I attend a college group in Seattle where Pot is legal for 21+. So once a semester we throw a "Bibles and Blunts" party - it's the best! You seem like you'd be the type of person who would enjoy it. The blunts are filled with a legal-but-tasty herb-mix that's as harmless as tea leaves, and you can't get high. We don't care what people think even if pictures start floating around online of us smoking a joint while holding our bibles - I mean, heck, the Bible doesn't condemn pot, let alone herbs! Christian college students need to feel cool too! So we don't care what the skeptics think, and you guys at Biola shouldn't care either! Nor should you care that you look like a huge jerk for smearing your Campus Leadership by writing a juvenile opinion article! Don't listen to anyone! Be a whiney jerk! Drink "Mocktails!" Take Pictures! You're the best, you know best, and no one can tell you what to do! Keep sticking it to the man with arm-chair criticism, Hannah! And if you're ever in Seattle, hit us up for Blunts and Bibles, I've got a HUGE blunt with your name on it!

    Sincerely,
    A very sarcastic alumni that thinks you're capable of greater things than writing whiney opinion pieces. April 7, 2017

  6. Caitlin

    "Mocktails were not offered at the masquerade as a means to perpetuate the temptation of underage drinking, but rather to emphasize the fact that students can have fun without alcohol."

    I think this sums up the idea of Mocktails very well! It's a very well-written article. April 7, 2017

  7. John Drebinger

    @Kyle if you going to sarcastically critique a student who's working on their craft you might do her the courtesy of seeing your full name, especially since you're criticizing her for "arm chair criticism" while doing the same behind a digital wall of anonymity.

    @Hannah, thoughtful piece wanted you to know that a few alumni friends sent it my way and we're all shaking our heads while sharing a sad chuckle. If you ever want a referral or some freelance writing work send me a connection request on LinkedIn

    Cheers! April 8, 2017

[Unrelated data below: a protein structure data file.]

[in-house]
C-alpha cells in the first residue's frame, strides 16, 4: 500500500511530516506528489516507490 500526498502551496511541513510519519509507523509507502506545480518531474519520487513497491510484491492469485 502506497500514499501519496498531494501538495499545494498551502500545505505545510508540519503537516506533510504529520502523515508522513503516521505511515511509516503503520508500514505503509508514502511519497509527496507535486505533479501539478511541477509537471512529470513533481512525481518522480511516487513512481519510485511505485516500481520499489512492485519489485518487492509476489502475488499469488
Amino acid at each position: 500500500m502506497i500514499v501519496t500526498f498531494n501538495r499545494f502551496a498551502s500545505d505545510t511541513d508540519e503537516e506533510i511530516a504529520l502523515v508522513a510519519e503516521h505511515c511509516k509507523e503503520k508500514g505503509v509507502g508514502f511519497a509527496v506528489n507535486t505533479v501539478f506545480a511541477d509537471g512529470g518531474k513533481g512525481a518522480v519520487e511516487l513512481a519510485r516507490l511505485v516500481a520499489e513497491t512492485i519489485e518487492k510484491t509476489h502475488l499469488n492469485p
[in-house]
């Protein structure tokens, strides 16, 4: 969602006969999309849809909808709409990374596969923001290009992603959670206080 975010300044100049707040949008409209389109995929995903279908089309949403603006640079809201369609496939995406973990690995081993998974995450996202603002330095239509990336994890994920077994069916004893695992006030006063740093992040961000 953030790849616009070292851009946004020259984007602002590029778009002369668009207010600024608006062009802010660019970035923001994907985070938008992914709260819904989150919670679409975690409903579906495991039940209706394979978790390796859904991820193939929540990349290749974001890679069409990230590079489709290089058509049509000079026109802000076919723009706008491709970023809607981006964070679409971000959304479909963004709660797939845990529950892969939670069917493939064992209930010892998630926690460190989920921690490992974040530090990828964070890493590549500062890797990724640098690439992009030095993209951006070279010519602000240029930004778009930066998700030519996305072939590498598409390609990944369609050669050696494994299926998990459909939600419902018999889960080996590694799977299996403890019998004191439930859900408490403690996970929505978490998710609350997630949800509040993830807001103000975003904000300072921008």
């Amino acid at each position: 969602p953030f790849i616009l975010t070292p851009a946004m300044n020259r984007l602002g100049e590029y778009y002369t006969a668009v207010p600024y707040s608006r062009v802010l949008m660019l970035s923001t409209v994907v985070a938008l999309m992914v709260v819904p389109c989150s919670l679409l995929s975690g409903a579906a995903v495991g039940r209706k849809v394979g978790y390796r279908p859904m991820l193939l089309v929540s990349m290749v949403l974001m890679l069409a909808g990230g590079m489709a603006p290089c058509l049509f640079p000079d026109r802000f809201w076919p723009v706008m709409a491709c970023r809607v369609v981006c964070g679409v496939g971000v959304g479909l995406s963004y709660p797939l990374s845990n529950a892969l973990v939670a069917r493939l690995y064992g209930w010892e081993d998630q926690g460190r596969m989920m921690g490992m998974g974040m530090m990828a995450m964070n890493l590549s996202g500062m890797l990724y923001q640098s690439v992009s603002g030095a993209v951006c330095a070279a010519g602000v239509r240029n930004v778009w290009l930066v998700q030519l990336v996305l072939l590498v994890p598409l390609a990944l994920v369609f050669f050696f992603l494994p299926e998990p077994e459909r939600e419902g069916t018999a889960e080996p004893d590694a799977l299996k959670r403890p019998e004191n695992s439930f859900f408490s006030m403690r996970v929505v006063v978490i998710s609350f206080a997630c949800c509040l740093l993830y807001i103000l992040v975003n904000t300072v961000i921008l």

8. John Drebinger

    Also to the genius student who came up with the drink names and visual display happy to help you find work too lol April 8, 2017

  9. Staci Bell

    You've got to be kidding me...

    This is one of the most ridiculous things I've read about so far today. Banning mocktails? While you're at it, you might as well separate men and women in the classrooms and require uniforms. Oh and make the dormitories completely separate as different men and women's halls and open/closed hours are not enough to separate the two from sexual mishaps.

    Mocktails.... ohmyword.... April 8, 2017

  10. Jonathan Hensley

    Why is consumption of ALCOHOL the primary portrayal Christians are so worried about when it comes to how they are perceived by the public?

    I for one would much rather see Christians concerned with how we are portrayed when it comes to feeding the hungry, caring for the sick, and sharing the Gospel. Not whether or not we have a drink.

    In fact, Biola banning mocktails plays into the stereotypical portrayal that many secular people have of Christians: that we are joyless, souless buffoons who can’t take a joke; and then hypocritically chastise secular culture for being too PC.

    And unfortunately, that seems to be a stereotype that American Evangelicals have wrought onto themselves, and continue to wrought with stupid decisions like banning mocktails. April 9, 2017

  11. Kyle Donn

    @John Drebinger - I remember a guy with your name who "stepped down" from the office of ASG President just a few years ago. Your criticism is interesting when I think about that scenario. And your offer to give this girl a referral also seems interesting. Sorry for not including my last name, I didn't forget this time. I'm over here in Seattle, not sitting in an armchair, promise. May 1, 2017

  12. The One and Only Austin James Ranson, That's Right

    @kyle donn that's a low blow, buddy... @john drebinger stepping down is completely unrelated to this piece. Pretty classless move IMO. Pretty sure you're better than that... but then again it's been a while since I last saw you. Although you must be writing from 2012 as you used that same "armchair critic" line in another piece if I remember correctly... http://chimes.biola.edu/story/2012/apr/26/how-culture-misunderstands-biblical-masculinity/

    Also what the hell are the two of you doing on these articles anyway? We literally graduated FIVE years ago.
    May 24, 2017